Since many gun-related deaths are not caused by criminals, but by seemingly ordinary Canadians, we have two choices.  We could psychoanalyse every gun owner to try to determine who is potentially unstable, or we can make it more difficult for all Canadians to get guns.   The first choice would result in an intrusion and expense worse than any gun owner’s nightmare.  Gun registration is a nuisance and expensive, … and necessary.

Crime is down although perception of crime has increased

Public perception and reality are out of sync when it comes to crime.  Canadians think that crime is increasing; statistics show that it is decreasing.

crime

The latest statistics show that crime is the lowest in 20 years.  Just about every type of crime going down: homicides, sexual  assaults, and break and enters.  Drug offences went against the trend by increasing by 12 per cent, but three-quarters of all drug arrests were linked to marijuana.

One conventional explanation is that crime is really higher than the statistics show because many crimes go unreported.  I don’t think so — crimes are reported more than ever.  Programs like Neighbourhood Watch, and technology such as surveillance cameras, ensure that crime is more likely reported.   There are three factors that make crime seem worse than it is.

1)Perception of crime. Crime looms large when they it close to home.  For example, last week when a disturbed man held his children hostage and terrorized his neighbours in Kamloops last week, crime seemed to be out-of-control.  Crimes against the family are no longer hidden — spousal beatings, murder of family members, sexual assault on children, stalking of women, all hit close to home.

These crimes were once cloaked under the mask of family respectability and censure. What was private family grief has become public.  Public display of the grief of victims has become the subject of many television talk shows. Victims of crime now reveal their anguish through impact statements to courts.

Then there are the aging baby-boomers.  They have always shaped public opinion by their sheer numbers, and they still do.  An aging population skews the perception of crime.  As baby-boomers age, they loose the sense that they once had of controlling the world.  Even though crimes committed by youths are not increasing, the perception of aging baby-boomers is that of a world in which they are losing control to a new generation.

Thus, youth crime appears to increase.  Boomers once felt smug about the generation gap. They sang along with Bob Dylan when he wailed, “something’s happening, but you don’t know what it is, do you Mr. Jones?”  Now that boomers are on the other side of the generation gap, they feel out of touch,  and a little sorry for Mr. Jones.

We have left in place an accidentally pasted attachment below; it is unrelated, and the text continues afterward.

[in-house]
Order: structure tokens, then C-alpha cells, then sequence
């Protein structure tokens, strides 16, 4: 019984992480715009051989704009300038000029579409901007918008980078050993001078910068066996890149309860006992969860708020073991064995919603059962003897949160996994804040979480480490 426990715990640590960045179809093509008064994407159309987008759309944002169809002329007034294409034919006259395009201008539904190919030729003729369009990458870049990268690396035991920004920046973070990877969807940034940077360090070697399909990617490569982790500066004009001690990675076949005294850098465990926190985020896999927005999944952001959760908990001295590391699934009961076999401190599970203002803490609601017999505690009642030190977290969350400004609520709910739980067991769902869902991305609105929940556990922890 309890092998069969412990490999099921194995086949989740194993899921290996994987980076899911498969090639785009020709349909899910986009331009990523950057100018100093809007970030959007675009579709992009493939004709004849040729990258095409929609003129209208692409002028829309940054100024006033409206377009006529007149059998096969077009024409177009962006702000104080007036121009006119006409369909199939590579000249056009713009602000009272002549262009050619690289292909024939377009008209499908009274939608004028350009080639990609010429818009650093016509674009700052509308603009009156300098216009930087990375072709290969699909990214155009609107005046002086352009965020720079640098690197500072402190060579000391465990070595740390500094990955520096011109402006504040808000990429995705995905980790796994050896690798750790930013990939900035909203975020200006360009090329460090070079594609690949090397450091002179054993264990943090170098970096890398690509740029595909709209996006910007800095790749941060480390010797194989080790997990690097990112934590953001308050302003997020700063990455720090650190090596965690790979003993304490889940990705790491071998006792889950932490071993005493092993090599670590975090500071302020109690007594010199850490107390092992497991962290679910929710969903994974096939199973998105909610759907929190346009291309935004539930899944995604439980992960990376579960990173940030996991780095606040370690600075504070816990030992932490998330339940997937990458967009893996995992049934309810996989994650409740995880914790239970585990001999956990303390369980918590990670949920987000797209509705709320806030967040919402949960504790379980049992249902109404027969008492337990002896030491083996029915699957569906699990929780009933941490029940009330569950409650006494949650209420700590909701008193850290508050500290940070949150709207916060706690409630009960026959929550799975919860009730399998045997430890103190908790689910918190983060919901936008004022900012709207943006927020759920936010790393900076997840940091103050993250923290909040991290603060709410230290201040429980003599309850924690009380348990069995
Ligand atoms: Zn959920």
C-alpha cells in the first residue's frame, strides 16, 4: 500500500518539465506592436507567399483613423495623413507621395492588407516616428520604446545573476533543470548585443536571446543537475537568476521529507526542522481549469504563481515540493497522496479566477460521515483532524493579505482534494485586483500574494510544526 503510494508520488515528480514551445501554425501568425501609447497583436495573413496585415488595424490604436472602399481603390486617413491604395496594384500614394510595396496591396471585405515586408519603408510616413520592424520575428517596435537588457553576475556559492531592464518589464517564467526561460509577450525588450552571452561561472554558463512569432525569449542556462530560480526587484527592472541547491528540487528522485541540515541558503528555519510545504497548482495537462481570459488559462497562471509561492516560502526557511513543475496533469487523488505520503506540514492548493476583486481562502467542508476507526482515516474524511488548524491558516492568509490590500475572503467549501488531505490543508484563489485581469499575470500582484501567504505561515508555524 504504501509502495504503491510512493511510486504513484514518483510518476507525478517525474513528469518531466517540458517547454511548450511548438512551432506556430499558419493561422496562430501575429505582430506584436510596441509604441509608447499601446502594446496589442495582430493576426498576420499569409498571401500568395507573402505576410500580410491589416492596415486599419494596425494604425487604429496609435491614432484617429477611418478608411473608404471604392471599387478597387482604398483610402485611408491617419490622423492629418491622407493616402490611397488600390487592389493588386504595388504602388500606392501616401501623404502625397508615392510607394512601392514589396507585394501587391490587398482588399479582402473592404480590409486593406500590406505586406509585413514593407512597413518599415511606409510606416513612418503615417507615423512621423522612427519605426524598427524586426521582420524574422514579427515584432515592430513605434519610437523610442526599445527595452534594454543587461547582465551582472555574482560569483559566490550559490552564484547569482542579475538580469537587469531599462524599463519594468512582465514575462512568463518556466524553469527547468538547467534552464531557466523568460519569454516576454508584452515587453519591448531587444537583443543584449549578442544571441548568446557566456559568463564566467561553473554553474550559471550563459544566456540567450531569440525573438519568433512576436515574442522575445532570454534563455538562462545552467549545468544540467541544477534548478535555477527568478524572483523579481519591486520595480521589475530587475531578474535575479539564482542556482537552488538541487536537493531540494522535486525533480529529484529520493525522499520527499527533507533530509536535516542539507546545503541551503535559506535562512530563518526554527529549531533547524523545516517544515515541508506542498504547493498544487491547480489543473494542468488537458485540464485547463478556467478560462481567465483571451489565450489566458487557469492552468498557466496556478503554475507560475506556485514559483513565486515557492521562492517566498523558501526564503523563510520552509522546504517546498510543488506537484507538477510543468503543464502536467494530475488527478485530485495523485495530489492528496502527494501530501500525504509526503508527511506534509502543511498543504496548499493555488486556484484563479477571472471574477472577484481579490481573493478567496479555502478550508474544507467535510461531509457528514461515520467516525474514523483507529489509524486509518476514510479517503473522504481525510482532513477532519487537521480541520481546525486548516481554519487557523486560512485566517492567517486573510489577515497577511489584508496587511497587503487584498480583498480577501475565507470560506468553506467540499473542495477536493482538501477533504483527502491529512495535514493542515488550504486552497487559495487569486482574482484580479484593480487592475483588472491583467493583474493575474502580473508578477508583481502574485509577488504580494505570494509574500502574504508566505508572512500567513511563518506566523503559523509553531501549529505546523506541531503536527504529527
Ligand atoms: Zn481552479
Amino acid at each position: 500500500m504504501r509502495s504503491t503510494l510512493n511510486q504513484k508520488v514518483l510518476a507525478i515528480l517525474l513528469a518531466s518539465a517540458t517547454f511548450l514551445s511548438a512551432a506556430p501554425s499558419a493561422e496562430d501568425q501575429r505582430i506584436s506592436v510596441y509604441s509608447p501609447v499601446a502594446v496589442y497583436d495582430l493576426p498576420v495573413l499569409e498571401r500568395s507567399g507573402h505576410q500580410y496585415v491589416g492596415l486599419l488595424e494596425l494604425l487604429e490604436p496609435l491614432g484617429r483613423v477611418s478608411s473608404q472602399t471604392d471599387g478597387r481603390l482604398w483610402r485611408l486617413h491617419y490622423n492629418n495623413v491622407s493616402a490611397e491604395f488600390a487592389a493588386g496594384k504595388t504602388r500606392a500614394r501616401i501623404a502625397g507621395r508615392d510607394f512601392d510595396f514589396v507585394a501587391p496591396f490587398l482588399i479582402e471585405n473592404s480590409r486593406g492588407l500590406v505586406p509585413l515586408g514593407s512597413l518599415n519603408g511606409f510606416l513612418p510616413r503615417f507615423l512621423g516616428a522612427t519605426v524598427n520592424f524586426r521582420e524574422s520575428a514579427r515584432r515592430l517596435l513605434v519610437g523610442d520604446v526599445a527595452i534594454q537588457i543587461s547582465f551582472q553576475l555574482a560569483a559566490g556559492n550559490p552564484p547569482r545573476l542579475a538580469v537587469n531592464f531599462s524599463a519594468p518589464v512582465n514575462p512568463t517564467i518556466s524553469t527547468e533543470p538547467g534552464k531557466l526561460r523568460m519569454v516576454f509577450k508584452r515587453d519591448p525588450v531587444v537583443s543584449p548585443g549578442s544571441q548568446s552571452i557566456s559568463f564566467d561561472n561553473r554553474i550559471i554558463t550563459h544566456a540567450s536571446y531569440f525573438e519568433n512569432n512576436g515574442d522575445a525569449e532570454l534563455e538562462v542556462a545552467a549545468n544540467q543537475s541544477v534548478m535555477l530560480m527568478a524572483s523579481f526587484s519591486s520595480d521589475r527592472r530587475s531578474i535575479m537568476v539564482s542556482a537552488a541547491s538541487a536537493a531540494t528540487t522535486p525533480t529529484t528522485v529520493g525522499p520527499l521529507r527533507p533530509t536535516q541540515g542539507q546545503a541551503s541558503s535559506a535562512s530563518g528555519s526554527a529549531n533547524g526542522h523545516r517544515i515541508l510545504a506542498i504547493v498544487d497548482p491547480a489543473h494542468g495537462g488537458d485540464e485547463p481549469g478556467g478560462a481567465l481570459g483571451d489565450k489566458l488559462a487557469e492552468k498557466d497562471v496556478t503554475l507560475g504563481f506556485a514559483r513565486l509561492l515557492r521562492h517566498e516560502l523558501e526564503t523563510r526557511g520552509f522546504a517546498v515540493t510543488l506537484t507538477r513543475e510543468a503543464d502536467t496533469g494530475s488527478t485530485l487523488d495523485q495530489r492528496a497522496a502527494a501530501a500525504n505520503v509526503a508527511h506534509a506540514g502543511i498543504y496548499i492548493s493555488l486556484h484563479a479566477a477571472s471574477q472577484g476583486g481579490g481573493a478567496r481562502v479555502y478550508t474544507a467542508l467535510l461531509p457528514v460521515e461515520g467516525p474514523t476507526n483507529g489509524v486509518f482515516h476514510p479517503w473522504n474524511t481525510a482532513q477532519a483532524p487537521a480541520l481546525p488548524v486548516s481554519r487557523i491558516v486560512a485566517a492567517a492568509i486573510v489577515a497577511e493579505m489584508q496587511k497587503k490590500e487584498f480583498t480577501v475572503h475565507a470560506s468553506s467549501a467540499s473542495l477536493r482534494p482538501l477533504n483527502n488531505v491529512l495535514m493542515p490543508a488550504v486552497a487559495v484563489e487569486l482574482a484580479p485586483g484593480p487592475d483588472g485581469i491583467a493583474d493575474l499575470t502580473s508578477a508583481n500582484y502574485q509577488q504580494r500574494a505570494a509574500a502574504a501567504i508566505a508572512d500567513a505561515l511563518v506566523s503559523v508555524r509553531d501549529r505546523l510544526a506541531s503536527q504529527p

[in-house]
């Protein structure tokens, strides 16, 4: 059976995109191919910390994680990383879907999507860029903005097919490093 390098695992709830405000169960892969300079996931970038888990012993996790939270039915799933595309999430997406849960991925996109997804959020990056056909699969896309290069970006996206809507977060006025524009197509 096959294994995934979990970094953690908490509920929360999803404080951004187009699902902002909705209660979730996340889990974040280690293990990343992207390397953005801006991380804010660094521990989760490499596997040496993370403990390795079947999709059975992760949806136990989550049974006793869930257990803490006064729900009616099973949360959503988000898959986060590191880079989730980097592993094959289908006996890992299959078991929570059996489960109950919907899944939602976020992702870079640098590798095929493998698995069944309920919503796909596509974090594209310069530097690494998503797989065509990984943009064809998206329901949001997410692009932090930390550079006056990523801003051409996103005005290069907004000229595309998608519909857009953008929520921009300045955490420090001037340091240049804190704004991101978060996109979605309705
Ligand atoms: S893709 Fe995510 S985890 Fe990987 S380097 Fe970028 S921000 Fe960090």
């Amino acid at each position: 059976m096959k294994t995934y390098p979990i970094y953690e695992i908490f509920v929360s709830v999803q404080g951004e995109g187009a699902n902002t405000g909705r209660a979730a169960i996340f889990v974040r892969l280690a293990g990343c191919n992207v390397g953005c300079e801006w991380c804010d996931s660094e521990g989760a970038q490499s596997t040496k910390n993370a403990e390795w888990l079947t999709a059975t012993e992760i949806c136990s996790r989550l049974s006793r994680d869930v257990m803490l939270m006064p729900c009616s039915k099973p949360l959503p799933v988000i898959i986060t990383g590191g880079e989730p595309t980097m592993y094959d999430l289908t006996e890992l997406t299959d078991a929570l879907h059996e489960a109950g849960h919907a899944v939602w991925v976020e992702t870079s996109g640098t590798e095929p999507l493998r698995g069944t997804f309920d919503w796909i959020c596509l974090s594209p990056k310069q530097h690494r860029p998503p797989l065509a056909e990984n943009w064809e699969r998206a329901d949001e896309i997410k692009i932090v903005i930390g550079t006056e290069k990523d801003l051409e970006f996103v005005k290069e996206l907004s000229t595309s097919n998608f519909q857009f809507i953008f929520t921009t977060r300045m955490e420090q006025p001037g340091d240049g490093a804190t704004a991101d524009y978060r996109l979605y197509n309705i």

2) Marketing of crime.  The portrayal of violent crime in movies, video games, and  television is a factor. The pervasive idiot-eye of American television has seen into the hearts of its viewers and it sees fear — and fear sells products.  Canadians are drawn to the spectacle of the violence in of American society like gawkers at the scene of a road accident. We want to look away but we are fascinated by the horror.

After exposure to lurid, fictional crime, things seem sinister. Kids in green spiky hair and bodies pierced in improbable places, now seem menacing.  Perception aside, kids are nicer than they have been for a long time. They are certainly nicer than the “me generation” who wanted it all and to-hell-with-everyone-else. But in the advertising world, those without spending power are vilified.

3) Politics of crime.  Stockwell Day smells fear in the electorate.  He has been campaigning on a platform of getting tough on youth offenders and on crime.  He doesn’t let facts get in the way of politics. When faced with the statistics that show that crime is on the decline, he said “We need to look at the statistics carefully. Of course, it’s our intention to have policies that would see an ongoing reduction in crime.”

There is no doubt what the statistics show. The perception, marketing, and politics of crime are increasing, not crime itself.  Of course crime could be lower.  Politicians should be tackling the sources of crime — poverty of children, the cycle of family abuse, and the growing numbers of desperate homeless.  But it’s easier to exploit voter’s fears than find real solutions to crime.